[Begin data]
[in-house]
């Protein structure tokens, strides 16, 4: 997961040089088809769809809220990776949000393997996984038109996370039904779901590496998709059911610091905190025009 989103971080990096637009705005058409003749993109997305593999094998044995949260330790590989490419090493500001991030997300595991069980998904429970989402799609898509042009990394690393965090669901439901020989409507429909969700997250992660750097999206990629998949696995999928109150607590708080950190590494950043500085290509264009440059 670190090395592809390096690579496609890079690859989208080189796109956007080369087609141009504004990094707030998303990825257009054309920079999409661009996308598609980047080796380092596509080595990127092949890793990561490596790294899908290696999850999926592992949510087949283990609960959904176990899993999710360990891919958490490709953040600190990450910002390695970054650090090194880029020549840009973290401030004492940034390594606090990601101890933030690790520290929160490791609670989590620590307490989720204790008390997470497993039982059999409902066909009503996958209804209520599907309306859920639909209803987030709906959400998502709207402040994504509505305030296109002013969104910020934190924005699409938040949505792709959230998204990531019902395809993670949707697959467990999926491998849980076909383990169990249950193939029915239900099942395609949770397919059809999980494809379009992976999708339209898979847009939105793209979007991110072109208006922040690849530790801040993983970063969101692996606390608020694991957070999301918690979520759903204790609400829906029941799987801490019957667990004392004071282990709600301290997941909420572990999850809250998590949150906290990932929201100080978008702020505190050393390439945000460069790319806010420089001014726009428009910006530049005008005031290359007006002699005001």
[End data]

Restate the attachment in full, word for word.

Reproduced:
[in-house]
């Protein structure tokens, strides 16, 4: 997961040089088809769809809220990776949000393997996984038109996370039904779901590496998709059911610091905190025009 989103971080990096637009705005058409003749993109997305593999094998044995949260330790590989490419090493500001991030997300595991069980998904429970989402799609898509042009990394690393965090669901439901020989409507429909969700997250992660750097999206990629998949696995999928109150607590708080950190590494950043500085290509264009440059 670190090395592809390096690579496609890079690859989208080189796109956007080369087609141009504004990094707030998303990825257009054309920079999409661009996308598609980047080796380092596509080595990127092949890793990561490596790294899908290696999850999926592992949510087949283990609960959904176990899993999710360990891919958490490709953040600190990450910002390695970054650090090194880029020549840009973290401030004492940034390594606090990601101890933030690790520290929160490791609670989590620590307490989720204790008390997470497993039982059999409902066909009503996958209804209520599907309306859920639909209803987030709906959400998502709207402040994504509505305030296109002013969104910020934190924005699409938040949505792709959230998204990531019902395809993670949707697959467990999926491998849980076909383990169990249950193939029915239900099942395609949770397919059809999980494809379009992976999708339209898979847009939105793209979007991110072109208006922040690849530790801040993983970063969101692996606390608020694991957070999301918690979520759903204790609400829906029941799987801490019957667990004392004071282990709600301290997941909420572990999850809250998590949150906290990932929201100080978008702020505190050393390439945000460069790319806010420089001014726009428009910006530049005008005031290359007006002699005001």